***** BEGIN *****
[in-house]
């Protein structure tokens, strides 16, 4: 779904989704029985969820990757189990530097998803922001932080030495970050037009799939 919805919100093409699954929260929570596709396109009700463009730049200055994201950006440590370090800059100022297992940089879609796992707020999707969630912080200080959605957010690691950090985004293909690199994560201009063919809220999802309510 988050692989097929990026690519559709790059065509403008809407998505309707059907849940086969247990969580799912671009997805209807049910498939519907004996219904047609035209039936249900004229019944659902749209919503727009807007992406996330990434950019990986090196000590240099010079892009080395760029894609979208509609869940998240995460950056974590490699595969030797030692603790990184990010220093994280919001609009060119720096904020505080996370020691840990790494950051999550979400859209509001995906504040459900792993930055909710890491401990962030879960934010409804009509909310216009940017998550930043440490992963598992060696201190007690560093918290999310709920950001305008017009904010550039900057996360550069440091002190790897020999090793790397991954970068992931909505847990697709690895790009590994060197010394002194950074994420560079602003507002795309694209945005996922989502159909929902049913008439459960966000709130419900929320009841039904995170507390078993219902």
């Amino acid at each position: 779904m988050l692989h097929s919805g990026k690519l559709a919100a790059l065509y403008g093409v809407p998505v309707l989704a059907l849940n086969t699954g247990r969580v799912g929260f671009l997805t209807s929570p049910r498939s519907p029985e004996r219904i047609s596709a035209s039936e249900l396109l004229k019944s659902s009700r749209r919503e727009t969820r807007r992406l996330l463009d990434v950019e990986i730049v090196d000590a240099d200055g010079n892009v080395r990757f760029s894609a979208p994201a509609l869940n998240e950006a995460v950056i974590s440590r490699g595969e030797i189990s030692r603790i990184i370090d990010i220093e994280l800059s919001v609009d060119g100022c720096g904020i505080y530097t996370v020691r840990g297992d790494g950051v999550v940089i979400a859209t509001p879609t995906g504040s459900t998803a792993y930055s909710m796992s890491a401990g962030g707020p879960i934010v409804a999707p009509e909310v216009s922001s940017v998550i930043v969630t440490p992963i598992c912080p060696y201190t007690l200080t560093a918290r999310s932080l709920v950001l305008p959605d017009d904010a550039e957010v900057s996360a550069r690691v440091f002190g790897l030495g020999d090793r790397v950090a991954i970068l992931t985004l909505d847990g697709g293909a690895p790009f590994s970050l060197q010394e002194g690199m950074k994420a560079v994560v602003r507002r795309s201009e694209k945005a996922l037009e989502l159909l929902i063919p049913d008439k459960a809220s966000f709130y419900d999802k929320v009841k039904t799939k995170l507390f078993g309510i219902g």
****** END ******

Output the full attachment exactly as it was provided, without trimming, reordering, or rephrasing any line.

[in-house]
């Protein structure tokens, strides 16, 4: 779904989704029985969820990757189990530097998803922001932080030495970050037009799939 919805919100093409699954929260929570596709396109009700463009730049200055994201950006440590370090800059100022297992940089879609796992707020999707969630912080200080959605957010690691950090985004293909690199994560201009063919809220999802309510 988050692989097929990026690519559709790059065509403008809407998505309707059907849940086969247990969580799912671009997805209807049910498939519907004996219904047609035209039936249900004229019944659902749209919503727009807007992406996330990434950019990986090196000590240099010079892009080395760029894609979208509609869940998240995460950056974590490699595969030797030692603790990184990010220093994280919001609009060119720096904020505080996370020691840990790494950051999550979400859209509001995906504040459900792993930055909710890491401990962030879960934010409804009509909310216009940017998550930043440490992963598992060696201190007690560093918290999310709920950001305008017009904010550039900057996360550069440091002190790897020999090793790397991954970068992931909505847990697709690895790009590994060197010394002194950074994420560079602003507002795309694209945005996922989502159909929902049913008439459960966000709130419900929320009841039904995170507390078993219902």
């Amino acid at each position: 779904m988050l692989h097929s919805g990026k690519l559709a919100a790059l065509y403008g093409v809407p998505v309707l989704a059907l849940n086969t699954g247990r969580v799912g929260f671009l997805t209807s929570p049910r498939s519907p029985e004996r219904i047609s596709a035209s039936e249900l396109l004229k019944s659902s009700r749209r919503e727009t969820r807007r992406l996330l463009d990434v950019e990986i730049v090196d000590a240099d200055g010079n892009v080395r990757f760029s894609a979208p994201a509609l869940n998240e950006a995460v950056i974590s440590r490699g595969e030797i189990s030692r603790i990184i370090d990010i220093e994280l800059s919001v609009d060119g100022c720096g904020i505080y530097t996370v020691r840990g297992d790494g950051v999550v940089i979400a859209t509001p879609t995906g504040s459900t998803a792993y930055s909710m796992s890491a401990g962030g707020p879960i934010v409804a999707p009509e909310v216009s922001s940017v998550i930043v969630t440490p992963i598992c912080p060696y201190t007690l200080t560093a918290r999310s932080l709920v950001l305008p959605d017009d904010a550039e957010v900057s996360a550069r690691v440091f002190g790897l030495g020999d090793r790397v950090a991954i970068l992931t985004l909505d847990g697709g293909a690895p790009f590994s970050l060197q010394e002194g690199m950074k994420a560079v994560v602003r507002r795309s201009e694209k945005a996922l037009e989502l159909l929902i063919p049913d008439k459960a809220s966000f709130y419900d999802k929320v009841k039904t799939k995170l507390f078993g309510i219902g």